For example, the bases of the Dongyang Company, a shoe factory, and the Geumeunsan Company in Hyesan were dissolved. The leaders who managed the bases and the workers who worked there were assigned to general factories.

*The Geumeunsan Company was a trading company under the General Department of Military Mobilization, headquartered in Pyongyang. It was involved in the importation of crude oil, domestic sales of condensed milk, and the food industry. The Dongyang Company is military-affiliated and is part of the Supreme Guard Command, but there is little clarity on what it does.


-- What did these bases do?

Originally, they were sending goods from China to other parts of the country, or purchasing medicinal herbs and wild vegetables for export to China, but this was stopped during the pandemic. So, to make money, the employees of the bases went into various businesses such as restaurant management. They were able to do this because the bases had business licenses.

◆ Domestic distribution activities criticized as being the source of “anti-socialist activity”

-- These are harsh measures.

What was particularly problematic was that they were making money by distributing domestic products and resources, including food. This is the root of anti-socialism (according to the authorities). The companies are also conducting their own thorough investigations. They are investigating what the base employees did when they went to work and what kind of business they engaged in. A lot of corruption has been uncovered.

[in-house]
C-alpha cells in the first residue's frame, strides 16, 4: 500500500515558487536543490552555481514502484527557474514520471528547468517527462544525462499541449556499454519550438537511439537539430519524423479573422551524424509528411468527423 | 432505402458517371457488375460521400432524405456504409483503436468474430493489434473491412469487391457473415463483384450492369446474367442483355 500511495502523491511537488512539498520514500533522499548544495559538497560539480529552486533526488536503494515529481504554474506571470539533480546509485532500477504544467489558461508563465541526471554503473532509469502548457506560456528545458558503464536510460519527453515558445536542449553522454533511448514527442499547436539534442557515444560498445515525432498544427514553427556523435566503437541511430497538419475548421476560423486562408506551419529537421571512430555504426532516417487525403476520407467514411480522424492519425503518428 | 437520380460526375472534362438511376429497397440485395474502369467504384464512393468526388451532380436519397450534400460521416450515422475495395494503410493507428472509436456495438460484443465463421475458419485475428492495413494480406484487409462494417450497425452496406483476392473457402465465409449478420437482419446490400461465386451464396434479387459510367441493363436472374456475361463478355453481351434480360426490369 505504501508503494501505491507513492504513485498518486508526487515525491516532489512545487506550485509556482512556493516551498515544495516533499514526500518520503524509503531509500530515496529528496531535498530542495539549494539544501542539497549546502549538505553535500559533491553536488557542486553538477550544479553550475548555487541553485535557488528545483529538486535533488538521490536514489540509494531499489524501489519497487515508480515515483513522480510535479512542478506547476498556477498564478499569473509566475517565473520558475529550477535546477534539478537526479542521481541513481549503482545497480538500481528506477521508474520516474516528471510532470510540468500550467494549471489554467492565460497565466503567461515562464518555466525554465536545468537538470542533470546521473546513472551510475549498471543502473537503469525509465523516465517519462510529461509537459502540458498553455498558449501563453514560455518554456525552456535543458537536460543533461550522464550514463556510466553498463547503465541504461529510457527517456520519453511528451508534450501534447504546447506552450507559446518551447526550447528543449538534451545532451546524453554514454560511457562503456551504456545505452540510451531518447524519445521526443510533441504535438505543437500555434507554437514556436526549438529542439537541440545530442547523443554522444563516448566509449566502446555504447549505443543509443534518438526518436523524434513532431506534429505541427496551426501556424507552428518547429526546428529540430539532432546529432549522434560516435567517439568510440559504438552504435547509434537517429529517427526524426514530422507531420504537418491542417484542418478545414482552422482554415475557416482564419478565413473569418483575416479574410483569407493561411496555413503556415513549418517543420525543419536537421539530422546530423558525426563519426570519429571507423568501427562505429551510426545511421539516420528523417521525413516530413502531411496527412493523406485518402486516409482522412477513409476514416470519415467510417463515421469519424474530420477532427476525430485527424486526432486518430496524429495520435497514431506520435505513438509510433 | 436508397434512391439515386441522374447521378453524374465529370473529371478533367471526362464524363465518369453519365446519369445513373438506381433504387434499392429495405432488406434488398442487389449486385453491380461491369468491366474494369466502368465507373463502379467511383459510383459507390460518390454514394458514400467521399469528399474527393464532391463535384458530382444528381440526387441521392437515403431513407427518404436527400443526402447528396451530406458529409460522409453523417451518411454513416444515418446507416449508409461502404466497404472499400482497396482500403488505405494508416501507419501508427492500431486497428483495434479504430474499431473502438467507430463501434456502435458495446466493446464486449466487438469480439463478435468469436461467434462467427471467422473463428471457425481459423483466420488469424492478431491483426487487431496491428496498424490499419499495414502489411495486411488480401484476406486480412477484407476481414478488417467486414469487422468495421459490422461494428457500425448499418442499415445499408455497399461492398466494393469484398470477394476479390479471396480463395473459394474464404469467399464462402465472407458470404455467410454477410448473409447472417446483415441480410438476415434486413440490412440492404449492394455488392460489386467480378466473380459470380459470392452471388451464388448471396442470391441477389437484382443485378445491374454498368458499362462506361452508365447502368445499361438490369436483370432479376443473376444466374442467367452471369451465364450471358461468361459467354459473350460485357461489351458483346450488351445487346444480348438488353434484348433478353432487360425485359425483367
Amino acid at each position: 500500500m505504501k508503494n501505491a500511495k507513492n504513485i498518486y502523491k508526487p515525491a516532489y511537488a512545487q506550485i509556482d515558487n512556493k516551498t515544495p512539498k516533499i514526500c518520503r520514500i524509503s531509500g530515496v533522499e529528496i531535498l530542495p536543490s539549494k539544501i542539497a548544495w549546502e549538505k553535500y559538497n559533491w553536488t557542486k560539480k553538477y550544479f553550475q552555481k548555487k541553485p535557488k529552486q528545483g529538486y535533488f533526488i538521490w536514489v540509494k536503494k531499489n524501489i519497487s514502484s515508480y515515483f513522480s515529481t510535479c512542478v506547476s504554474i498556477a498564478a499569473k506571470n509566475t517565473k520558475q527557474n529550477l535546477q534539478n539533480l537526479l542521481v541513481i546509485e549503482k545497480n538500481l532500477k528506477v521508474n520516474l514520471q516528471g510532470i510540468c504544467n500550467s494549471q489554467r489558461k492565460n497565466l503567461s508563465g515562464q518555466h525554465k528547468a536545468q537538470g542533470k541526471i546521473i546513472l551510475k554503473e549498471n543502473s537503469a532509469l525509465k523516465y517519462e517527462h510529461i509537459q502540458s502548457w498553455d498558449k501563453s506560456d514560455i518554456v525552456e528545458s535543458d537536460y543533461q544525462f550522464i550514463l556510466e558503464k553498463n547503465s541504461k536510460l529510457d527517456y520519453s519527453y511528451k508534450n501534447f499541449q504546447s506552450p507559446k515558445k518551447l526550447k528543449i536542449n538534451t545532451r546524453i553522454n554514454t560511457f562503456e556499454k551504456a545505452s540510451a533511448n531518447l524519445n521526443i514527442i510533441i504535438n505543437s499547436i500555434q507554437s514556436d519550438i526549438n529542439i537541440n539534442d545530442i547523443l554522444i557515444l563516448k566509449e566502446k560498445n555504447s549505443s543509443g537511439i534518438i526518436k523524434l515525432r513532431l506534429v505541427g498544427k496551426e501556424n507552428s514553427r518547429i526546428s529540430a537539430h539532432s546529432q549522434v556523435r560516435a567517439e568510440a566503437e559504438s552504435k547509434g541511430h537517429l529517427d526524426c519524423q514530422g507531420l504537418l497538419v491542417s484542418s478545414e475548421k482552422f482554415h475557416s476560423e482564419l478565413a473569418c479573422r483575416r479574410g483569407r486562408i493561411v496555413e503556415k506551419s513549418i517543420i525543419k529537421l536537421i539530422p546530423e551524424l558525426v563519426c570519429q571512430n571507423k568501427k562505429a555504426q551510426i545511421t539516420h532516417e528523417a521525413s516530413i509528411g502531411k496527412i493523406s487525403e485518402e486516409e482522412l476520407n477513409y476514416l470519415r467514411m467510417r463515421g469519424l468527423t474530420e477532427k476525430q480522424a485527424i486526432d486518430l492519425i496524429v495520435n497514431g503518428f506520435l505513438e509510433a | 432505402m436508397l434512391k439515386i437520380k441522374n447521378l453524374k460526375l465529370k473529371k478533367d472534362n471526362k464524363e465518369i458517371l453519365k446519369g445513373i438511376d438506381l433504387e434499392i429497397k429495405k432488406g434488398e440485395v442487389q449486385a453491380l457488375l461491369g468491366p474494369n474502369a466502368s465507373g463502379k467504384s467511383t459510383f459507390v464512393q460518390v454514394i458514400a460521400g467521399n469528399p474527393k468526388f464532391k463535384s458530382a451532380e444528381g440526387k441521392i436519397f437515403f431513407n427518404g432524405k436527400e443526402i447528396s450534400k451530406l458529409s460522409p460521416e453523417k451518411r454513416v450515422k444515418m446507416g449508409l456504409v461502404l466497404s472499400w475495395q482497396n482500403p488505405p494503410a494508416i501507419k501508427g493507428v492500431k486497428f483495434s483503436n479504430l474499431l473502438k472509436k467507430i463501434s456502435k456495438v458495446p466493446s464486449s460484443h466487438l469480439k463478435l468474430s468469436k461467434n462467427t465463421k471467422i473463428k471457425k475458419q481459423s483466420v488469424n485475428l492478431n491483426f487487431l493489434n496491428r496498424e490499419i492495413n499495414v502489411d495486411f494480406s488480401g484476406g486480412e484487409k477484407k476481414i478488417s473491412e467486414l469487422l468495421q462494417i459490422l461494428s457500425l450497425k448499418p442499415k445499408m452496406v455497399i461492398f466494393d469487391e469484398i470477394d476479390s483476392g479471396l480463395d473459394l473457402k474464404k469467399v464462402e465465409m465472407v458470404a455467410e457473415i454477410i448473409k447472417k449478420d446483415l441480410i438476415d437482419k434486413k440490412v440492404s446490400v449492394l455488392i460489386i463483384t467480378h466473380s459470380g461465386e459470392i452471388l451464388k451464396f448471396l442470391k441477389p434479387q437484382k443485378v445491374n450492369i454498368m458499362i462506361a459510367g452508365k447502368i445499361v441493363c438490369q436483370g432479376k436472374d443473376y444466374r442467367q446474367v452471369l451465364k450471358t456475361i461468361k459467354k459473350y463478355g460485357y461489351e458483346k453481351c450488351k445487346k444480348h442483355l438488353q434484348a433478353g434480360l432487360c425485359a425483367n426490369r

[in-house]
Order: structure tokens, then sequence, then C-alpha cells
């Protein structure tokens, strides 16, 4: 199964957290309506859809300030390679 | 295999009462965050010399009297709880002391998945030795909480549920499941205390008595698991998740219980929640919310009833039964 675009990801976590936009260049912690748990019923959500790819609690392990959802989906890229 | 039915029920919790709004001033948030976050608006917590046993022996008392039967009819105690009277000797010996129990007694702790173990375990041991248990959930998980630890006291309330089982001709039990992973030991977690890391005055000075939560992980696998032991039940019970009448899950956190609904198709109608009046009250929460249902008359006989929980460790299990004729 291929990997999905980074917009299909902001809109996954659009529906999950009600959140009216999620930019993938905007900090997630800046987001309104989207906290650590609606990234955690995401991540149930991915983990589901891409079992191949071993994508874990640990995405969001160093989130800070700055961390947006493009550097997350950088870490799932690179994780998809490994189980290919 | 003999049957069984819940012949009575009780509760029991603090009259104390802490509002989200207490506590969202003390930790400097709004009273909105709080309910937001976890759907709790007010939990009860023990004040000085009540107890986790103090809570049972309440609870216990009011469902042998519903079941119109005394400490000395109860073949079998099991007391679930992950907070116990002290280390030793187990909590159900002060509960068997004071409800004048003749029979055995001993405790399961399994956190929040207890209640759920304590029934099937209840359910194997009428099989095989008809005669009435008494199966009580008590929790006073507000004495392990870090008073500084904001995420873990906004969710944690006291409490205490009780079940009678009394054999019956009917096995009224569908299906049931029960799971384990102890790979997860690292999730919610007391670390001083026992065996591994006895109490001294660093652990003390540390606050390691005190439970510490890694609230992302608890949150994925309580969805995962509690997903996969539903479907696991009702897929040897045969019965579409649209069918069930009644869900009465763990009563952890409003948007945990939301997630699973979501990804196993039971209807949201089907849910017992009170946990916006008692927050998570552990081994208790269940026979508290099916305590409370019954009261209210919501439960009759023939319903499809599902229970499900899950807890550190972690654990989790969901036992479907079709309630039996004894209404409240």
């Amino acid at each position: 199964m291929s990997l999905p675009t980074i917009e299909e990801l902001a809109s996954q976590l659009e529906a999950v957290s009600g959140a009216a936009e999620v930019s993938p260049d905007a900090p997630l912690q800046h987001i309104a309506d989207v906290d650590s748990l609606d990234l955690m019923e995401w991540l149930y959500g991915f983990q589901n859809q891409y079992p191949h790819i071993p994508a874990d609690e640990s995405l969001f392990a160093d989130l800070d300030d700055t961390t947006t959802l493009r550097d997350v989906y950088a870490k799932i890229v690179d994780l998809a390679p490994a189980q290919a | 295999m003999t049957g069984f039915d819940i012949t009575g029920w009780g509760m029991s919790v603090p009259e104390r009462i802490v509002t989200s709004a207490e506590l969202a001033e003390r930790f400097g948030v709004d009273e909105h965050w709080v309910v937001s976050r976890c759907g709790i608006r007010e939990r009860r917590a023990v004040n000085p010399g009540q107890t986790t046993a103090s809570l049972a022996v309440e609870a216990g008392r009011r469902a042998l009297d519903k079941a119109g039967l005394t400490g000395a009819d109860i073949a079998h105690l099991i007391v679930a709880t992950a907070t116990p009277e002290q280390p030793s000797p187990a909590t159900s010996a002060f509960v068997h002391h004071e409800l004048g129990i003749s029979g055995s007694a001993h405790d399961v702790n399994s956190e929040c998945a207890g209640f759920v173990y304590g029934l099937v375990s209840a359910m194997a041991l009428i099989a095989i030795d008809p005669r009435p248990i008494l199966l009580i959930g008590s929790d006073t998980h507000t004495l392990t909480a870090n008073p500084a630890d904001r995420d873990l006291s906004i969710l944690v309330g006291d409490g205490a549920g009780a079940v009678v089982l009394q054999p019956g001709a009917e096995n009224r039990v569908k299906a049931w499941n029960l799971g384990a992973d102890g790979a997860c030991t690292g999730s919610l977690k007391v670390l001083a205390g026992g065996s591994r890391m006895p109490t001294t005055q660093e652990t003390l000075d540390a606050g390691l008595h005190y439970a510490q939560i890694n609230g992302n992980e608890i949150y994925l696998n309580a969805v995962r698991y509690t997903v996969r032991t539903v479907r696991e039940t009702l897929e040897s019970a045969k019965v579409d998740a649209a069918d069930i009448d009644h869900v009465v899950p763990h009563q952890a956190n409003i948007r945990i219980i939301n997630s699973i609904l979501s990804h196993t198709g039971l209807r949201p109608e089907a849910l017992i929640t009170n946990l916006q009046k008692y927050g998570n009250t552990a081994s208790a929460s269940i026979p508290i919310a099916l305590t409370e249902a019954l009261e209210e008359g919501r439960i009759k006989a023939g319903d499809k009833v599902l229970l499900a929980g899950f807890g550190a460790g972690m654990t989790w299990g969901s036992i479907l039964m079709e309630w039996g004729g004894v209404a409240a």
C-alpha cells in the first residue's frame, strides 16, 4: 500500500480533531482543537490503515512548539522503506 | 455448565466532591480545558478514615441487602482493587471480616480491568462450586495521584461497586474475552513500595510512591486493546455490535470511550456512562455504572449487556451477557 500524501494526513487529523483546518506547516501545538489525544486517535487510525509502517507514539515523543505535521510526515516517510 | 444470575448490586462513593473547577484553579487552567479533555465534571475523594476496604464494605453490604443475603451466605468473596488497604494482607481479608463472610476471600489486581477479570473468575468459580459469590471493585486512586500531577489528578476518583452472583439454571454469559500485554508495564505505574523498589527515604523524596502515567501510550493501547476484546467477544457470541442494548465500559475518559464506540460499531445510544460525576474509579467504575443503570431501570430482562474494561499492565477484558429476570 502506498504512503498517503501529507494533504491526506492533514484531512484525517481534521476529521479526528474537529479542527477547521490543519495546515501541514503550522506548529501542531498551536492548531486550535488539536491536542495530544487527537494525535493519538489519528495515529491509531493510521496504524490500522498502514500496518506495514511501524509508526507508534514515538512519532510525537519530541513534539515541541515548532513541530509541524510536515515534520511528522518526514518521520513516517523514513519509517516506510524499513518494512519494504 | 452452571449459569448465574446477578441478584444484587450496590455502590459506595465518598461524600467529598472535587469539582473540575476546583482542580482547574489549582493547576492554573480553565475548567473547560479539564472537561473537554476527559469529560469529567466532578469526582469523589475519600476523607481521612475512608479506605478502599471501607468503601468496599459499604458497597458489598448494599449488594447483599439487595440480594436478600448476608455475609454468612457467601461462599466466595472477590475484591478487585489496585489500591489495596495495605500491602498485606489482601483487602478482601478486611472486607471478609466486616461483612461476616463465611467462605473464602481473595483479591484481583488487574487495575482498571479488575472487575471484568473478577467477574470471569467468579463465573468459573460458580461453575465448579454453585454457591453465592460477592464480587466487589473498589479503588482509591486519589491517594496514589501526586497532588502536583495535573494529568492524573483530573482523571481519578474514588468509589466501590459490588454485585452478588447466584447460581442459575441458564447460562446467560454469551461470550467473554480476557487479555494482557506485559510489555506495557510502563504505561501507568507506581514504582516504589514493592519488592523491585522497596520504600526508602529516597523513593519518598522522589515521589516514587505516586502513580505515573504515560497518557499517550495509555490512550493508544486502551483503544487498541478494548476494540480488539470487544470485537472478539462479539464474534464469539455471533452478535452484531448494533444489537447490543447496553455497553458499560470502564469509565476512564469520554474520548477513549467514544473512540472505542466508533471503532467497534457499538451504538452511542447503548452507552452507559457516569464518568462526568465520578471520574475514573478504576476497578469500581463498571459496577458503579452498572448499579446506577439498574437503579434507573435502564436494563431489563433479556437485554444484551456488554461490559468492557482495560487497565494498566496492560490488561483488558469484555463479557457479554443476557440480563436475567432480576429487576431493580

-- The companies’ domestic distribution activities would appear to have taken a hit.

The trading companies did not have fixed sales licenses and were selling to individuals and merchants. Now, distribution to individuals (civilians) has been completely banned. In the past, if you had the money, you could do whatever you wanted, but now you can only do what the state decides and approves. Trading companies are only allowed to distribute through state-owned distribution networks.


-- Will the loss of the bases hinder North Korea’s export activities?

Many bases of well-financed trading companies have been abolished. Many people are worried about whether the government will be able to handle things (acquiring resources). (To be continued in the next installment)   To 2 >>

※ ASIAPRESS communicates with reporting partners through Chinese cell phones smuggled into North Korea.


A map of North Korea (ASIAPRESS)


<Inside N. Korea> Implementation of the large-scale restructuring of trading companies(2) Trading companies criticized for becoming run like "personal property" and for corrupt activities